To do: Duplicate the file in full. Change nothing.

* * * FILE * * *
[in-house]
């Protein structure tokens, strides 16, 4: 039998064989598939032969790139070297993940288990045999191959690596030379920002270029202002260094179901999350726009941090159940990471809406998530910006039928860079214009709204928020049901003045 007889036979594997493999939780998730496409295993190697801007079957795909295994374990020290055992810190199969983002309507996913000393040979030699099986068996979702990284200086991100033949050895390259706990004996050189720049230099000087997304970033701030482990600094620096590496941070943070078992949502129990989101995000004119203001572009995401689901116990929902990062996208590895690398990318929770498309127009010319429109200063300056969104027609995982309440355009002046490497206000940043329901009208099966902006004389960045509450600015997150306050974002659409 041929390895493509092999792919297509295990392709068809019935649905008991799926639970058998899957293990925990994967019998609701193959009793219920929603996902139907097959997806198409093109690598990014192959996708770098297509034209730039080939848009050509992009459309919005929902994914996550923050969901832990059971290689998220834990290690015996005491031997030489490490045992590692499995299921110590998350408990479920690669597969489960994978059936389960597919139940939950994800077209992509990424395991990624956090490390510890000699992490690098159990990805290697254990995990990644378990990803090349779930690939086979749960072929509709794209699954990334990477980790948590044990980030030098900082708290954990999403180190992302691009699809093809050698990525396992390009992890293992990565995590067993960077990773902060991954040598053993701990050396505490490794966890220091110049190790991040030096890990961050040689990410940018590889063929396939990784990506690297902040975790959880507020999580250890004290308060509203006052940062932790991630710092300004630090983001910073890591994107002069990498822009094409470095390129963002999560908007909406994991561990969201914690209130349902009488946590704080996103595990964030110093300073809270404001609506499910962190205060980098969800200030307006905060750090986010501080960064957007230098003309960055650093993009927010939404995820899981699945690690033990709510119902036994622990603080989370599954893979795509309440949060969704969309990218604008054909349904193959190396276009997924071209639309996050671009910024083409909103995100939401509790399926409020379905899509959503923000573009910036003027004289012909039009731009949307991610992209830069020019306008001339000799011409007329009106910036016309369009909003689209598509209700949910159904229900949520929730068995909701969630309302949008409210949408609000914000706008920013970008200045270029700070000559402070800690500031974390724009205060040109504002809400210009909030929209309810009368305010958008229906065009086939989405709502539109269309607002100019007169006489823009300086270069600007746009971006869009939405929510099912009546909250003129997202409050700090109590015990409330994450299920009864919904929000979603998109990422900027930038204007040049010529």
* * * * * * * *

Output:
[in-house]
């Protein structure tokens, strides 16, 4: 039998064989598939032969790139070297993940288990045999191959690596030379920002270029202002260094179901999350726009941090159940990471809406998530910006039928860079214009709204928020049901003045 007889036979594997493999939780998730496409295993190697801007079957795909295994374990020290055992810190199969983002309507996913000393040979030699099986068996979702990284200086991100033949050895390259706990004996050189720049230099000087997304970033701030482990600094620096590496941070943070078992949502129990989101995000004119203001572009995401689901116990929902990062996208590895690398990318929770498309127009010319429109200063300056969104027609995982309440355009002046490497206000940043329901009208099966902006004389960045509450600015997150306050974002659409 041929390895493509092999792919297509295990392709068809019935649905008991799926639970058998899957293990925990994967019998609701193959009793219920929603996902139907097959997806198409093109690598990014192959996708770098297509034209730039080939848009050509992009459309919005929902994914996550923050969901832990059971290689998220834990290690015996005491031997030489490490045992590692499995299921110590998350408990479920690669597969489960994978059936389960597919139940939950994800077209992509990424395991990624956090490390510890000699992490690098159990990805290697254990995990990644378990990803090349779930690939086979749960072929509709794209699954990334990477980790948590044990980030030098900082708290954990999403180190992302691009699809093809050698990525396992390009992890293992990565995590067993960077990773902060991954040598053993701990050396505490490794966890220091110049190790991040030096890990961050040689990410940018590889063929396939990784990506690297902040975790959880507020999580250890004290308060509203006052940062932790991630710092300004630090983001910073890591994107002069990498822009094409470095390129963002999560908007909406994991561990969201914690209130349902009488946590704080996103595990964030110093300073809270404001609506499910962190205060980098969800200030307006905060750090986010501080960064957007230098003309960055650093993009927010939404995820899981699945690690033990709510119902036994622990603080989370599954893979795509309440949060969704969309990218604008054909349904193959190396276009997924071209639309996050671009910024083409909103995100939401509790399926409020379905899509959503923000573009910036003027004289012909039009731009949307991610992209830069020019306008001339000799011409007329009106910036016309369009909003689209598509209700949910159904229900949520929730068995909701969630309302949008409210949408609000914000706008920013970008200045270029700070000559402070800690500031974390724009205060040109504002809400210009909030929209309810009368305010958008229906065009086939989405709502539109269309607002100019007169006489823009300086270069600007746009971006869009939405929510099912009546909250003129997202409050700090109590015990409330994450299920009864919904929000979603998109990422900027930038204007040049010529």